Teaching Philosophy


My Approach

The goal for my students is to teach them to play better, not just swing better.  Shooting a lower score should be the main priority. The positions of the swing/stroke and sequence of motion are very important, but they are only part of the improvement process. Read on to learn more about my instructing style and teaching philosophy.

Measurable Results

My approach is results-driven. All the facilities I instruct at are fully equipped with the industry’s best video motion and radar analysis technologies, so you’ll benefit from a data-driven approach.

What Kind of Golfer Do You Want to Be?

I strive to provide a complete arsenal of learning tools so you can become the player you want to be. I create a comprehensive, individualized game plan for each and every one of my students. I’ll adapt to your learning style, working with you to provide insights and techniques and a step-by-step plan to improve your performance. You’ll see the improvement in your performance right away! Together, we’ll build lasting results.

The process starts by evaluating the your body, mind, technique, equipment and on/off course strategy. Changes are made to improve consistency, efficiency, or to compensate for a physical limitation.

I begin by addressing 5 questions:

1. Where is the student now?
2. Where do they want/need to go?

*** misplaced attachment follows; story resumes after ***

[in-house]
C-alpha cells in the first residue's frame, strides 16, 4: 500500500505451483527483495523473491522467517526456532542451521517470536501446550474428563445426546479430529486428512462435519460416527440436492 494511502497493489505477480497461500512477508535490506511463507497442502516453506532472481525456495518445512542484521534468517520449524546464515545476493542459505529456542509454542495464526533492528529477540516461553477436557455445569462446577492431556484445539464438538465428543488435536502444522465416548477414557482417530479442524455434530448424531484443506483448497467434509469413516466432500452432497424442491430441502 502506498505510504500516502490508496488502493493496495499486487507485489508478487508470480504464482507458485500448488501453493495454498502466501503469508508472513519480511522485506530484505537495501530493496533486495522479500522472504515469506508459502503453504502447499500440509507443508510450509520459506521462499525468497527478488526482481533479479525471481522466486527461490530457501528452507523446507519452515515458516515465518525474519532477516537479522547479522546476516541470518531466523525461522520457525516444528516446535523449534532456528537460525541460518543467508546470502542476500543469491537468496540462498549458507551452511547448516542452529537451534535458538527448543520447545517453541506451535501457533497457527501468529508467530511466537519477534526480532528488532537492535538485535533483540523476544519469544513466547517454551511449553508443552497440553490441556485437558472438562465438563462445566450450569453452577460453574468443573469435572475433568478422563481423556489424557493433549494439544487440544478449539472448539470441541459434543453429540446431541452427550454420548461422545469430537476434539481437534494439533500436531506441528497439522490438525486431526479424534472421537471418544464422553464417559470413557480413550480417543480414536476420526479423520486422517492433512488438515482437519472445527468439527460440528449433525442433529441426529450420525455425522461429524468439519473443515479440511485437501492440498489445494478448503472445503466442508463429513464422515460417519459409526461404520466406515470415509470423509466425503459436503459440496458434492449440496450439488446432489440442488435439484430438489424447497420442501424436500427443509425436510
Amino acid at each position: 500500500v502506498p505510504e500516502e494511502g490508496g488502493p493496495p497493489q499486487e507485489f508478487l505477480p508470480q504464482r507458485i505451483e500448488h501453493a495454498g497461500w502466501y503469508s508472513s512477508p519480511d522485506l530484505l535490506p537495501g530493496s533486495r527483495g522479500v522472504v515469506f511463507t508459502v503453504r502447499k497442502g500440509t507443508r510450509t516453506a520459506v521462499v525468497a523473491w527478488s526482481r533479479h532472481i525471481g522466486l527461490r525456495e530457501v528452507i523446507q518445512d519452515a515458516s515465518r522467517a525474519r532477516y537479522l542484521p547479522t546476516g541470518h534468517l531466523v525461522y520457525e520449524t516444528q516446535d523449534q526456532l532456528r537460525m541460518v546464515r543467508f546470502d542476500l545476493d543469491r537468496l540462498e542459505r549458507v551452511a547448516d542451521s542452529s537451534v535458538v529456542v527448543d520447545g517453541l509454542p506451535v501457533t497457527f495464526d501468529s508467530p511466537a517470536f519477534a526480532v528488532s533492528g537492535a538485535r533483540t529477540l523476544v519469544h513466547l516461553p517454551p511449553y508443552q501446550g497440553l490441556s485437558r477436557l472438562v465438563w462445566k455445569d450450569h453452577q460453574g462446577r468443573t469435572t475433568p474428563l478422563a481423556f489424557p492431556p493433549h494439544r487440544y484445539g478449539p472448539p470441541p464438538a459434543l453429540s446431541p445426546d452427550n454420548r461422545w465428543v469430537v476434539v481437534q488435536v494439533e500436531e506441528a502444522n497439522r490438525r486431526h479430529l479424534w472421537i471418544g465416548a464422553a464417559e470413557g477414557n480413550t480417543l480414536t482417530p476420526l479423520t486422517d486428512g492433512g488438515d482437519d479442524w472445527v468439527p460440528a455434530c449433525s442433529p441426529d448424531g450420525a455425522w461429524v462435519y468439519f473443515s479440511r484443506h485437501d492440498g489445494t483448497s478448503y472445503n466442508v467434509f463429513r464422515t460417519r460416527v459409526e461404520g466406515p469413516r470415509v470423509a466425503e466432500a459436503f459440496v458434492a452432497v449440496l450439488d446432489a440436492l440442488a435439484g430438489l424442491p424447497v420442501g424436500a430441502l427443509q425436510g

3. Are they able?
4. Are they willing?
5. How do we get them there?

A specific plan for improvement is then developed based on the your goals, ability and commitment level. The plan will include priorities for the player (What areas are we going to address?), process/procedure for improvement (How we are going to make the changes?), a strategy for off-course and on-course (When and in what sequence should changes be made?), and production (Tracking the results of the plan).

The Three Phases of Improvement

1. Teaching

In this phase the student learns the mechanical aspect of the process. What is causing the problem and the changes necessary for improvement. They should develop an understanding of what they need to do, then develop the motion and feel of how to repeat it.

2. Training

In this phase the student expands the motion into skill and learns the variations needed to execute them on the course. How to make the adjustments for conditions, situations, and the mental challenges the player faces when playing.

3. Transfer

This is the phase where the student is tested to see if they can apply the skill to on course situation. Simulate on course situations with quantifiable results the student must achieve to pass the test. The goal is to make make practice tougher than playing.

With the proper plan, information, time allocation, and commitment level the student improves and are able to reach their established goals.

— Joe Ingoglia

255 Lakeville Road, Lake Success, NY 11020 • 1-631-662-9974